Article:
Poem: Halfway ‘cross the Kaimais

We watched the steam rise from our socks,
wet from streams and puddles that crossed our path,
and behind that, sparks from the ti tree wood
as it burned in a temporary hearth.

When the creek water boiled in the enamel billy,
someone made Milo to share around.
We settled our backs against our sleeping bags,
and stretched our legs out on the ground.

When the chatter quieted, as we all grew tired,
and morepork calls echoed over the hills,
a man started reciting a Barry Crump poem,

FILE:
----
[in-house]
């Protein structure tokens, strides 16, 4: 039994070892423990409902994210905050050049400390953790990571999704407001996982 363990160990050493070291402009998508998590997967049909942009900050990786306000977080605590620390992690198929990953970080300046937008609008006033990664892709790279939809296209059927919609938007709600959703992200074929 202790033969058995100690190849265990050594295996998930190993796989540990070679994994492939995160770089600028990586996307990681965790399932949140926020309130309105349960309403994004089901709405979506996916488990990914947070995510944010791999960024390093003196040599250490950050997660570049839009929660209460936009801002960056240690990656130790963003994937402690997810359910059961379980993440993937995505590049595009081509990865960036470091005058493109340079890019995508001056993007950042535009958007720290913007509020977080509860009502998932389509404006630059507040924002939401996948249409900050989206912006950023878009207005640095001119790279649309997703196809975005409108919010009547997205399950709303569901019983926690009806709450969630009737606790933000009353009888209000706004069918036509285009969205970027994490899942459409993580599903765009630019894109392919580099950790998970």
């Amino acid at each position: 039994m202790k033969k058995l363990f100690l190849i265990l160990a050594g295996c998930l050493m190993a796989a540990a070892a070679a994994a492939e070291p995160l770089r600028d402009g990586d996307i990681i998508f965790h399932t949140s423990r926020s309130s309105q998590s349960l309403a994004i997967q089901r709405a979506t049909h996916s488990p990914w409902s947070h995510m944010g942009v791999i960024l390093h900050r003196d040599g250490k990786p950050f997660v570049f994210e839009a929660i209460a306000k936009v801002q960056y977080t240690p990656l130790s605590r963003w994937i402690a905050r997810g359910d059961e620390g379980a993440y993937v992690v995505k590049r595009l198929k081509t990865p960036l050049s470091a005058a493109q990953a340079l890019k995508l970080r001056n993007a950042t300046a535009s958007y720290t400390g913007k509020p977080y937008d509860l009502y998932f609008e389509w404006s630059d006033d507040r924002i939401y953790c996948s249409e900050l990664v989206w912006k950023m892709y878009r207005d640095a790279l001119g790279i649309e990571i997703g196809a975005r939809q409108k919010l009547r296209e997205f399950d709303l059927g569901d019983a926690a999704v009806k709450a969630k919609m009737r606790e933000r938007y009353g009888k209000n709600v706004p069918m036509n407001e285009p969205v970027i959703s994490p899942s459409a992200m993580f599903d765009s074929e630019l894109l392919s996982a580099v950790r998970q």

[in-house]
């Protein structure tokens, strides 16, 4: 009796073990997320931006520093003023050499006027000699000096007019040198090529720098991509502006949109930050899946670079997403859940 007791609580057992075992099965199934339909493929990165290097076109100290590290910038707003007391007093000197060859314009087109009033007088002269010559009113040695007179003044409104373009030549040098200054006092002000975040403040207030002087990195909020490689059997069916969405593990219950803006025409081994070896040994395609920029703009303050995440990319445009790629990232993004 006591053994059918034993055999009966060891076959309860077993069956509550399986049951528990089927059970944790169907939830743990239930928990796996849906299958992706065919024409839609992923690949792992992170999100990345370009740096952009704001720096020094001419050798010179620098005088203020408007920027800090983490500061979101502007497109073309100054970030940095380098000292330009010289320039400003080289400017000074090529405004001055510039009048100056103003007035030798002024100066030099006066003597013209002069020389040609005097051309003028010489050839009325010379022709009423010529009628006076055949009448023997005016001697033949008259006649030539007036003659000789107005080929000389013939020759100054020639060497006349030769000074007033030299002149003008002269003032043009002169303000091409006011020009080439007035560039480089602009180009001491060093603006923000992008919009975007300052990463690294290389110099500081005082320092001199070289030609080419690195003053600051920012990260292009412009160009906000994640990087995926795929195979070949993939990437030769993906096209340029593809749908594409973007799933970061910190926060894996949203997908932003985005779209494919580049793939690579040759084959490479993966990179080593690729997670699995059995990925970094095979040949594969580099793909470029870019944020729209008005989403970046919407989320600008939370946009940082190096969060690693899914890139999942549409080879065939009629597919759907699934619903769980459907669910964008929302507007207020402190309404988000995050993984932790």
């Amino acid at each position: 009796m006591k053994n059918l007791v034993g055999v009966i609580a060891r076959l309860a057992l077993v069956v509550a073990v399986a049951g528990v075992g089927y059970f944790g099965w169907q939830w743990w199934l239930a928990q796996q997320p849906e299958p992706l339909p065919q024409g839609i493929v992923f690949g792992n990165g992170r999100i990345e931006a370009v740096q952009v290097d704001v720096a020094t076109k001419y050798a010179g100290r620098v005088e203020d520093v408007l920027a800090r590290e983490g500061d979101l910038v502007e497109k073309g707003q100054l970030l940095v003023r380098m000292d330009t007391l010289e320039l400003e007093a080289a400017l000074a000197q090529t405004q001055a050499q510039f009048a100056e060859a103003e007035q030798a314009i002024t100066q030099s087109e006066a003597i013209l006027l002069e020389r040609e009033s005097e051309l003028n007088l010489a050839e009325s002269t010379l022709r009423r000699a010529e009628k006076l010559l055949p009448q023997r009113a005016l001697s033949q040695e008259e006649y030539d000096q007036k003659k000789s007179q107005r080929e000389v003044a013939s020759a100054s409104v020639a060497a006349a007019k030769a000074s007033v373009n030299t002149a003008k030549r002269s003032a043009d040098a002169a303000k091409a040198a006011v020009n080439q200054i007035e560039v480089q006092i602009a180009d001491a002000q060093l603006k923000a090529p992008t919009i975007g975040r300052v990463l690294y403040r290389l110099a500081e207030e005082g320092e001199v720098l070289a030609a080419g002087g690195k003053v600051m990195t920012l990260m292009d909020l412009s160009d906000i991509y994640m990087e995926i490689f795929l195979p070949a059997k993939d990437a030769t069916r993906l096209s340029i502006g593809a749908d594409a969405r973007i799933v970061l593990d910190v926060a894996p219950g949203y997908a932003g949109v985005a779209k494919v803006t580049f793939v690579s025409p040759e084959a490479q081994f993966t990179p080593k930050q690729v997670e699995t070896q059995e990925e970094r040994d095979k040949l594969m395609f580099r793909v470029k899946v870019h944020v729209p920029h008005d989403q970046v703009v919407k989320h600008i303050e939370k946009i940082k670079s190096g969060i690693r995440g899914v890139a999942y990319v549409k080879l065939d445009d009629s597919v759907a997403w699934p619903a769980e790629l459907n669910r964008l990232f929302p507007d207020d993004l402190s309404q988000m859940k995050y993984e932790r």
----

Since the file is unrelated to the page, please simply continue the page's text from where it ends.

in a voice that gave me chills.

He spoke of the bush, and of being alone,
and of living off the land.
He spoke of New Zealand and the sights he’d seen,
and of working as a shearing hand.

As his voice carried low in the night time air,
and we listened intent and rapt,
he spoke of hunting deer and pigs,
and of possums that he’d trapped.

It was a life that seemed a legend,
and we were caught up in his words.
Around us the bush rustled and chittered,
and we heard the cry of kiwi birds.

It was magic that night, in front of the fire,
listening to a poem that seemed old as time,
eyes closed, and muscles weary
from a long and hard day’s climb.

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